Of course I said yes. I have since spoken to this reporter several times on the phone, and checked out his website and resume and stuff. In addition to speaking to me, he wanted to interview some Charley Project Irregulars and also my dad for some reason, so I provided him with contact info. Dad says they spoke for like an hour and a half and I guess he told the reporter my whole life story.
The reporter is arriving in a couple of hours. I’ve put on makeup and a nice shirt and tried my best to clean up my train wreck of an office. At least I’m finally awake today — I was so exhausted having got home from Poland that the last several days I’ve been asleep like 18 hours a day.
I’m not sure exactly what all he’ll ask but I’d like to walk him through how I update cases — normally I’d be writing updates right now but I’m waiting till he gets here so he can see how it’s done. This article is definitely going to be a go because he says the editors of multiple magazines have expressed an interest in publishing it.
Yeah, so I’m back from Reynoldsburg, Ohio, where they held an event today to honor the missing children of Ohio. Although I showed up in an unofficial capacity only, I had a blast.
I mainly came cause Gina DeJesus, one of the Cleveland kidnap survivors, was speaking. The event was at the Messiah Lutheran Church. I showed up slightly late and had to sit in the back. There were several speakers before Gina, and I spent some time trying to figure out which one of the people sitting in the audience was her. It was fairly easy because half or more of the attendees were black, and most of the rest were white. I zeroed in on two brown-skinned women in the front but couldn’t figure out which one was Gina. They turned out to be Gina and her older sister Myra.
Anyway, Gina read a speech off several sheets of paper about how it was important to pay attention to missing persons bulletins, and it was important to pay attention to your surroundings and the people in your neighborhood and so on because you never knew who might be hiding something. I mean, people went inside Ariel Castro’s house and had no clue about the women held captive there. I think a lot of that is because the idea that your friend, neighbor or relative might have three kidnapped women locked in his basement is just something that would not occur to most people.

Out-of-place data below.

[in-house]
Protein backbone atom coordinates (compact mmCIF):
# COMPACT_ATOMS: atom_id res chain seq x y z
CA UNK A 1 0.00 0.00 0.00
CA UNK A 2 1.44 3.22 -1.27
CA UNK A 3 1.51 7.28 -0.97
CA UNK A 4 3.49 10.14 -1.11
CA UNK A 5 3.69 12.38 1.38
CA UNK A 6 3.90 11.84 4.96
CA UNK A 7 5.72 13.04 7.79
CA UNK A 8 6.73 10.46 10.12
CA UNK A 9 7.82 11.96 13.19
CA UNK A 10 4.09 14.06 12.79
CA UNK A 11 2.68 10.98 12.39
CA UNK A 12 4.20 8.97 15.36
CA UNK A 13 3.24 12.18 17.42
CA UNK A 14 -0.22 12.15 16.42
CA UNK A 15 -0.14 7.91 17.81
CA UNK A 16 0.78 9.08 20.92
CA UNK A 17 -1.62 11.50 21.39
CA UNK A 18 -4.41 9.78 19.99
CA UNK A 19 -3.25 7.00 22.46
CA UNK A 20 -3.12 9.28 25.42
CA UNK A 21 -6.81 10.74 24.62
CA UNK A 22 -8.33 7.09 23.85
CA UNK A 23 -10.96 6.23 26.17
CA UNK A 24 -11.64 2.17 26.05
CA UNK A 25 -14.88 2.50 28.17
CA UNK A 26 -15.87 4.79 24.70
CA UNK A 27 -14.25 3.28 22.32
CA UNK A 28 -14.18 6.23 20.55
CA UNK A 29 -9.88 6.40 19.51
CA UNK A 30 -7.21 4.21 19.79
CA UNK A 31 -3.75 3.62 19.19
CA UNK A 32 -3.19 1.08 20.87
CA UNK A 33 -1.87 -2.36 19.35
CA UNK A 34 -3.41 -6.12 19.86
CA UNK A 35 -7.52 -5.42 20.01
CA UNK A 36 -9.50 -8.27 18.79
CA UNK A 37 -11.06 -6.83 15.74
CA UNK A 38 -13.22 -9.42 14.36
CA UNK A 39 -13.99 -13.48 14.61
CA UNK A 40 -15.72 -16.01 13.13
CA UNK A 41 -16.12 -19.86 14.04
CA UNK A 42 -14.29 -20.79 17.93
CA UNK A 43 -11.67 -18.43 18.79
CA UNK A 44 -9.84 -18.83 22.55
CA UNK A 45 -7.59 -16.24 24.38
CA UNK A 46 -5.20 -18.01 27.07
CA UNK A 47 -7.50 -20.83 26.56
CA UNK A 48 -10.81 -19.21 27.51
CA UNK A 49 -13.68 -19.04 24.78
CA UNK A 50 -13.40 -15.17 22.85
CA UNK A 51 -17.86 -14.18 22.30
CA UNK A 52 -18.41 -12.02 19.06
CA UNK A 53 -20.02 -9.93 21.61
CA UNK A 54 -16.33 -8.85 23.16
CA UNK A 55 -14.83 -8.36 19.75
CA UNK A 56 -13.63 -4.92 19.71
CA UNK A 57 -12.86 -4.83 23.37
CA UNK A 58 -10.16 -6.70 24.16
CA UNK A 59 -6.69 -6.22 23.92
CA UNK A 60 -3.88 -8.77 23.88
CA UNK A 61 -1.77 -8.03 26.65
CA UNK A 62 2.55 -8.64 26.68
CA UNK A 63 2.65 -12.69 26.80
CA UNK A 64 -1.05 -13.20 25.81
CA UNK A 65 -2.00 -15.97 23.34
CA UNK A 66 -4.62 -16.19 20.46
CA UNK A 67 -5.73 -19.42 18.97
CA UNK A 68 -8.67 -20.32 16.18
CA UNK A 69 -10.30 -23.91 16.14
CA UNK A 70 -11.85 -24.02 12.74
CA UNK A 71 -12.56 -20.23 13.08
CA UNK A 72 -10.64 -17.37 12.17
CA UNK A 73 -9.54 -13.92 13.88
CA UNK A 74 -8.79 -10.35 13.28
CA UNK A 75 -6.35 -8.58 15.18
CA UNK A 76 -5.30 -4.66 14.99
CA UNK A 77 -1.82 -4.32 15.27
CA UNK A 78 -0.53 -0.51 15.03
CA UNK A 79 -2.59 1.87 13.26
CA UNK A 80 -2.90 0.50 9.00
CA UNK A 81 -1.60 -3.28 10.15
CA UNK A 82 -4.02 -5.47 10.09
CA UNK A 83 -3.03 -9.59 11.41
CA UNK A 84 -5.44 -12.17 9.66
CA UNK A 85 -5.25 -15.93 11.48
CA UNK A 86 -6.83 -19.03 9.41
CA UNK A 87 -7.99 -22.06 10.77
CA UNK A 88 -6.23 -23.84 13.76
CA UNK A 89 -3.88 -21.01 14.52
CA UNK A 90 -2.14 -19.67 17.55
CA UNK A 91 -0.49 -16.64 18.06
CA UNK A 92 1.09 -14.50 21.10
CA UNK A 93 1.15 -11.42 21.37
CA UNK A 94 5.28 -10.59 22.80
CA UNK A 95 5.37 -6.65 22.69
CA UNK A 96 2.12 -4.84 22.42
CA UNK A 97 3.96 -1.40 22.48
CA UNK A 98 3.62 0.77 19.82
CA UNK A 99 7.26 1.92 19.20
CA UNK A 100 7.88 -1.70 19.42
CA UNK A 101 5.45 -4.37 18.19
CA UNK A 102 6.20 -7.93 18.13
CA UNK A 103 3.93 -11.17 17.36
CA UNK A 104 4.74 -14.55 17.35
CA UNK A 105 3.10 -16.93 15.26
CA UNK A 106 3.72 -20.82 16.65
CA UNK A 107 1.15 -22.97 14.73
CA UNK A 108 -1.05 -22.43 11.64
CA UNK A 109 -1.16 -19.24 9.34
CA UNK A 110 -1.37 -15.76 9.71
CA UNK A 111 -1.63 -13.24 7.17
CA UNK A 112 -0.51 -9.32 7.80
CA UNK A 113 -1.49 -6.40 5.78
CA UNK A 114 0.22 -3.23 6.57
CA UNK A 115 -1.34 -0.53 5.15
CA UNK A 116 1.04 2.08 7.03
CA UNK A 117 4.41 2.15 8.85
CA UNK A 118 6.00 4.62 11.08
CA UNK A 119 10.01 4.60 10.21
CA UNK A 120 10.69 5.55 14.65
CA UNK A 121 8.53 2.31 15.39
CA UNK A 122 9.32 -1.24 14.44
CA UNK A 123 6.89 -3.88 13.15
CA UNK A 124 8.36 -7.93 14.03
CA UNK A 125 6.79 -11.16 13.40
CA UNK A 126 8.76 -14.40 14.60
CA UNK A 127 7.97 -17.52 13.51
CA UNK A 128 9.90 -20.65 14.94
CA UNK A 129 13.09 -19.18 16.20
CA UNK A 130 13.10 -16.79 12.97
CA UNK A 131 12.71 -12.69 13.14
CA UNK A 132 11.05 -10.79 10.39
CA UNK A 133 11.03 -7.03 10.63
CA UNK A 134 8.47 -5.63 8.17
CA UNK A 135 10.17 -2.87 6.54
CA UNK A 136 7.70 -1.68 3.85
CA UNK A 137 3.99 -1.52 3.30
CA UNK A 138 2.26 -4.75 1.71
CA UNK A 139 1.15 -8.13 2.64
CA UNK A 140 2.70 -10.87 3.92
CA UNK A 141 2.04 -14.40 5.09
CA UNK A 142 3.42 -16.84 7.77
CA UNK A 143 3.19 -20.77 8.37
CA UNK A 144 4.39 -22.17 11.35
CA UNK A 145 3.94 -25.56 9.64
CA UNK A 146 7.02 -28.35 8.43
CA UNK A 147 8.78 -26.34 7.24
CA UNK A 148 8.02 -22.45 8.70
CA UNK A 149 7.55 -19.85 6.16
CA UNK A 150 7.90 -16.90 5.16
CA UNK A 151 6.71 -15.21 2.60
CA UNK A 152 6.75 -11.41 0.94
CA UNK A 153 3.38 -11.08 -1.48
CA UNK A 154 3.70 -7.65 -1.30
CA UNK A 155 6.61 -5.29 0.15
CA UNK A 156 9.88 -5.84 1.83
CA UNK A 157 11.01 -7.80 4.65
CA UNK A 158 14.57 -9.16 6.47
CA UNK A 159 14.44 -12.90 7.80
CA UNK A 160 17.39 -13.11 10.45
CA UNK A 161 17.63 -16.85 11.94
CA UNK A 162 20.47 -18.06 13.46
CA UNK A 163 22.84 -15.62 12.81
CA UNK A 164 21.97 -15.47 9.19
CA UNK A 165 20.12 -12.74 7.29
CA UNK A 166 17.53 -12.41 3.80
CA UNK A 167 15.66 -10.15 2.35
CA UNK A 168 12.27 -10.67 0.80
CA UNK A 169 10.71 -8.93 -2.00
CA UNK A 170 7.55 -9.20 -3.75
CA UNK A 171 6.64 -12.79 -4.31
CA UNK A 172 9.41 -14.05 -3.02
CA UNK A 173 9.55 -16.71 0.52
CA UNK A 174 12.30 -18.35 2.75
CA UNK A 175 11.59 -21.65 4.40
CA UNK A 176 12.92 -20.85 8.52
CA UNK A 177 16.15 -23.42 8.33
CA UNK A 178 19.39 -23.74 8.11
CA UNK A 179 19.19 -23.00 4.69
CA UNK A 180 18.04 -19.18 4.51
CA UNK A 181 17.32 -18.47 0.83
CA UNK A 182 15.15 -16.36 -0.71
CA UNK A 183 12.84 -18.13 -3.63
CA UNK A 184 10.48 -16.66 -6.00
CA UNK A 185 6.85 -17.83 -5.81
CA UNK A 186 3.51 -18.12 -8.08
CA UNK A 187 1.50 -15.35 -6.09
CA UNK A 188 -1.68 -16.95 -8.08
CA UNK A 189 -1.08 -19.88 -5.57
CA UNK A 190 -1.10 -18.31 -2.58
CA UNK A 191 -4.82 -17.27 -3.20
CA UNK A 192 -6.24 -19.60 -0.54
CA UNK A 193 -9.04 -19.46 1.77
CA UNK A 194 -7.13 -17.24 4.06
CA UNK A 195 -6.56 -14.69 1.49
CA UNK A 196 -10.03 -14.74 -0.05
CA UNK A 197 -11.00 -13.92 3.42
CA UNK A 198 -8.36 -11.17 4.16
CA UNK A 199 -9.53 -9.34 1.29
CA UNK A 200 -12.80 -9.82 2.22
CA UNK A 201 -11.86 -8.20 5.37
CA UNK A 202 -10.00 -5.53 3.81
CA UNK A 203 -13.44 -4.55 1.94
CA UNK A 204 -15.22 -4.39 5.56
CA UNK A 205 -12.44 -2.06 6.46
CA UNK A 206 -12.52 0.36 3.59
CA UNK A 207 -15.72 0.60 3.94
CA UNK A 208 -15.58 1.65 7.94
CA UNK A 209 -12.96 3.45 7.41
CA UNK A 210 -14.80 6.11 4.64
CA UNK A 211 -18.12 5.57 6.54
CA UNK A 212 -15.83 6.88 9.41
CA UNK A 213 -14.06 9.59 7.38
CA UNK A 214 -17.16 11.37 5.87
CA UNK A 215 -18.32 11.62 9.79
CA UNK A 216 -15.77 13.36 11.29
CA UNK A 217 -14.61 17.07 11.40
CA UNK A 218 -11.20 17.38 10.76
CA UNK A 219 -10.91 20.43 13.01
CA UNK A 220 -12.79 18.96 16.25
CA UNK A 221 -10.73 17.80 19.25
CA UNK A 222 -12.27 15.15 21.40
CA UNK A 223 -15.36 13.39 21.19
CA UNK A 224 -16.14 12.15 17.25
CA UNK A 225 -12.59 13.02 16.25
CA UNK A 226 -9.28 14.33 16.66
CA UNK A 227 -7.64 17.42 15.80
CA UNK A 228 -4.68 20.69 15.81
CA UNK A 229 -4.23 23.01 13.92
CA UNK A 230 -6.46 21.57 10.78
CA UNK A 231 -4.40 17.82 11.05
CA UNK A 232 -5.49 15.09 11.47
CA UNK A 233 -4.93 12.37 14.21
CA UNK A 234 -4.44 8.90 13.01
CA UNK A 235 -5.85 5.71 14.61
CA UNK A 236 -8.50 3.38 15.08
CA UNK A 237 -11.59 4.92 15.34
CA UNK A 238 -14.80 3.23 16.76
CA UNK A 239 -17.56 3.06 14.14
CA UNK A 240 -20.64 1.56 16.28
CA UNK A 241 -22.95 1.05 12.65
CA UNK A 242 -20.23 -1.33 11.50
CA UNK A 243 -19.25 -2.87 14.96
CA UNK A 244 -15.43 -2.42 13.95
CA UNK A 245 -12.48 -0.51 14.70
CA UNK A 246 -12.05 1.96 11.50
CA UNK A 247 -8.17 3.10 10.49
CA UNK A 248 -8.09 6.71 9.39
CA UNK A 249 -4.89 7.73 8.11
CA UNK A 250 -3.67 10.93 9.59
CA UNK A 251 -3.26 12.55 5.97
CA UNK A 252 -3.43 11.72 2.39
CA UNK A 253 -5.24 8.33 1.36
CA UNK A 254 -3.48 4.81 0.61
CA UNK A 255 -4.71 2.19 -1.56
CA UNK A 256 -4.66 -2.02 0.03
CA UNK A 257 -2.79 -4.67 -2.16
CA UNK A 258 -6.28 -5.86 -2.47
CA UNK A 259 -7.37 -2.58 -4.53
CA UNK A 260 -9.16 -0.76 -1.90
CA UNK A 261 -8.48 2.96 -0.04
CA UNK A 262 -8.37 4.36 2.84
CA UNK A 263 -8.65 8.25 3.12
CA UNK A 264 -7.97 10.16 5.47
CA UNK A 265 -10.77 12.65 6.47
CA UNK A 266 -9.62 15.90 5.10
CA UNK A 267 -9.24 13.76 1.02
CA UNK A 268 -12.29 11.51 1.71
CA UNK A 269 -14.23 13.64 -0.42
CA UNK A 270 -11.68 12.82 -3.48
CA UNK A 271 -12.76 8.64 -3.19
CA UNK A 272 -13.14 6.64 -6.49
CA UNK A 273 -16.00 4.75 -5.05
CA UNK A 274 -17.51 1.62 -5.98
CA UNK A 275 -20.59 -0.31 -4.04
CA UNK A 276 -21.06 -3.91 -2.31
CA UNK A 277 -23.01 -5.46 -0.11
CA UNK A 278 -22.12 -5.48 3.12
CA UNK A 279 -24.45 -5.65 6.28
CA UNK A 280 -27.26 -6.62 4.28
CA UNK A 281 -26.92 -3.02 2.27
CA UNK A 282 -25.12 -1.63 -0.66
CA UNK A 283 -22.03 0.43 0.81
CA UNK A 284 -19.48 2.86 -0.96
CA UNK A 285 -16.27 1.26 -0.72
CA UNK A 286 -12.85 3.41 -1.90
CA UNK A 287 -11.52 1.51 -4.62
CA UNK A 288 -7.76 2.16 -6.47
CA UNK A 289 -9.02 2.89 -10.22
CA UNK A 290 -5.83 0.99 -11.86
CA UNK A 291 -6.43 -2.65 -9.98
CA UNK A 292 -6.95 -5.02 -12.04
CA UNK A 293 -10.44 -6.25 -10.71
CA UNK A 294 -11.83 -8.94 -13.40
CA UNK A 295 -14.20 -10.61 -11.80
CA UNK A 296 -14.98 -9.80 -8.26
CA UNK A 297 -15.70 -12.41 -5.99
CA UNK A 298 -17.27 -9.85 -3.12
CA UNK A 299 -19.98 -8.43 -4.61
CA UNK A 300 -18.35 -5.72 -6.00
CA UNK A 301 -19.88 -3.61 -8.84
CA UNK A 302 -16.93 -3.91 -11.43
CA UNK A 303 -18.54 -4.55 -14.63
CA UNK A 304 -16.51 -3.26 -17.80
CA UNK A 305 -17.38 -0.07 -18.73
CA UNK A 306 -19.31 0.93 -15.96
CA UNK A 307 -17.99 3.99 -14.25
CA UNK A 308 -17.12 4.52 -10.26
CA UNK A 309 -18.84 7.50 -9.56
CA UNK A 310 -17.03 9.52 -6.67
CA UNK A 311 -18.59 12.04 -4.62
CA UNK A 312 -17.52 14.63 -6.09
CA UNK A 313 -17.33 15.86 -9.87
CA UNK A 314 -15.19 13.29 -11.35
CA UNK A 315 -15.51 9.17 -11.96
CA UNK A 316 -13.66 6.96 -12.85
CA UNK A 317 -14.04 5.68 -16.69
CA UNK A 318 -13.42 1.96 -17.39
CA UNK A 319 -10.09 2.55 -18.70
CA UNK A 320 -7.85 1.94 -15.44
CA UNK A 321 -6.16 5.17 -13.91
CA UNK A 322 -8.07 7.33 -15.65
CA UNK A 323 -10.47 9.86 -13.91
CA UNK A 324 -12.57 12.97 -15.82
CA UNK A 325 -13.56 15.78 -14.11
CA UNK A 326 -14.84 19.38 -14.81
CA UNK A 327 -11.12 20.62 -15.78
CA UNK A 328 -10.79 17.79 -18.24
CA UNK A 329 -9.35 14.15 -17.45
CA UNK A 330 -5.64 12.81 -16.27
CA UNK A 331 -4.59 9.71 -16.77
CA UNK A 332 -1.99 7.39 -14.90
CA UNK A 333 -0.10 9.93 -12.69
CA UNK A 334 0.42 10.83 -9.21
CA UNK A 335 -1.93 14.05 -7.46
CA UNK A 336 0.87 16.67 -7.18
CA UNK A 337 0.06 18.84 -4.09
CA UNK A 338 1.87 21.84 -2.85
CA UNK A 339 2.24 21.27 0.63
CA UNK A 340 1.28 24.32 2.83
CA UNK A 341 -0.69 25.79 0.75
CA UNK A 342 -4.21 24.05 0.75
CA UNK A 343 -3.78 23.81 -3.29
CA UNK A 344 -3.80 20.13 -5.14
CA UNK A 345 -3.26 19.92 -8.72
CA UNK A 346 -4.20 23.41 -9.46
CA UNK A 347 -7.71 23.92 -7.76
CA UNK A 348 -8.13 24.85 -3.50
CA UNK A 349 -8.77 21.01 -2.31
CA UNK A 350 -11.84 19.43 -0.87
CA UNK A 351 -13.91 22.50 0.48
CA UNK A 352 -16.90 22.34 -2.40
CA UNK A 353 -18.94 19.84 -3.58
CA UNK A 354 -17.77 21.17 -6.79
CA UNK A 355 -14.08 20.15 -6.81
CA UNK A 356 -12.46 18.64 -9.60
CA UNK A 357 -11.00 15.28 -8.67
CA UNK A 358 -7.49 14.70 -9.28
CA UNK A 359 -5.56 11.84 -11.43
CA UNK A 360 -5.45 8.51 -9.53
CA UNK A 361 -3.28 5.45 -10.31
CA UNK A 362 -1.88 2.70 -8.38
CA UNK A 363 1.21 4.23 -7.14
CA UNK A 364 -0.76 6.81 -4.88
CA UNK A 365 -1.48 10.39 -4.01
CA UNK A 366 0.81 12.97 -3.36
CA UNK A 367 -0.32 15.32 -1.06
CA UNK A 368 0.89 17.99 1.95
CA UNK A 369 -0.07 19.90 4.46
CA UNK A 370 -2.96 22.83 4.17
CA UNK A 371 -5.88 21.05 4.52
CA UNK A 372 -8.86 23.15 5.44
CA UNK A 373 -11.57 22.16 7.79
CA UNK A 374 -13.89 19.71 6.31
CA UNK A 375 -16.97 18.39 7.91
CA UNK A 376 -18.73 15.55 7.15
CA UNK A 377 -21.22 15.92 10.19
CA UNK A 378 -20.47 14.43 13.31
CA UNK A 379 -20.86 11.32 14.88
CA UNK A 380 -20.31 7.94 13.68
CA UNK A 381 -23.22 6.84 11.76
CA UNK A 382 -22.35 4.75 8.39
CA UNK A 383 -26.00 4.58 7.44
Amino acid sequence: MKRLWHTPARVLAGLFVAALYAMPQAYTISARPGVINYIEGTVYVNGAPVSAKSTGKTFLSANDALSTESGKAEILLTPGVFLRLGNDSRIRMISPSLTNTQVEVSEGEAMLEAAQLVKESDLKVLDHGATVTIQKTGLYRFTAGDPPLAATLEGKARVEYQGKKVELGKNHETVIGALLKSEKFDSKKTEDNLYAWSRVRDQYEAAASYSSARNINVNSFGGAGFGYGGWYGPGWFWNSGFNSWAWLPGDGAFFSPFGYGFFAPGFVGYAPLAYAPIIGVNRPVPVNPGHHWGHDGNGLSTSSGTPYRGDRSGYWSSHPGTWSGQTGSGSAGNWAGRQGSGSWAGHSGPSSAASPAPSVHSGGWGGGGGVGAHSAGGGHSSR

Myra spoke also, and talked about what life was like having a missing family member. One of the things she mentioned was how a man known to the family told her parents, reassuringly, something like “Don’t worry, they won’t find her dead.
That man was named Ariel Castro.
There was an intermission before a middle school choir showed up to sing a song. I went around talking to people — not Gina, I was not sure whether to approach her or not at that point — and handing out business cards. There were booths about various topics set up in the lobby and an adorable remote-controlled talking boat that went around telling people about boat safety. I told the boat about the time I nearly drowned in Lake Michigan at age five, failing to mention the fact that this near-tragedy did not involve a boat, just some poorly supervised beach time.
So after all that was over we had a balloon release in the parking lot. Fortunately the wind cooperated.
Just before we all left, I decided to approach Gina after seeing some other people do so. We didn’t really talk but she consented to have her photo taken with me before we parted ways. I wish I had remembered to smile in the picture. It was one of those days where it was cloudy out (it rained later) but the light hurt your eyes anyway, and I was squinting so hard I forgot about smiling.
And then I went home.
Altogether it was a most profitable visit. I made some contacts and hope to return next year.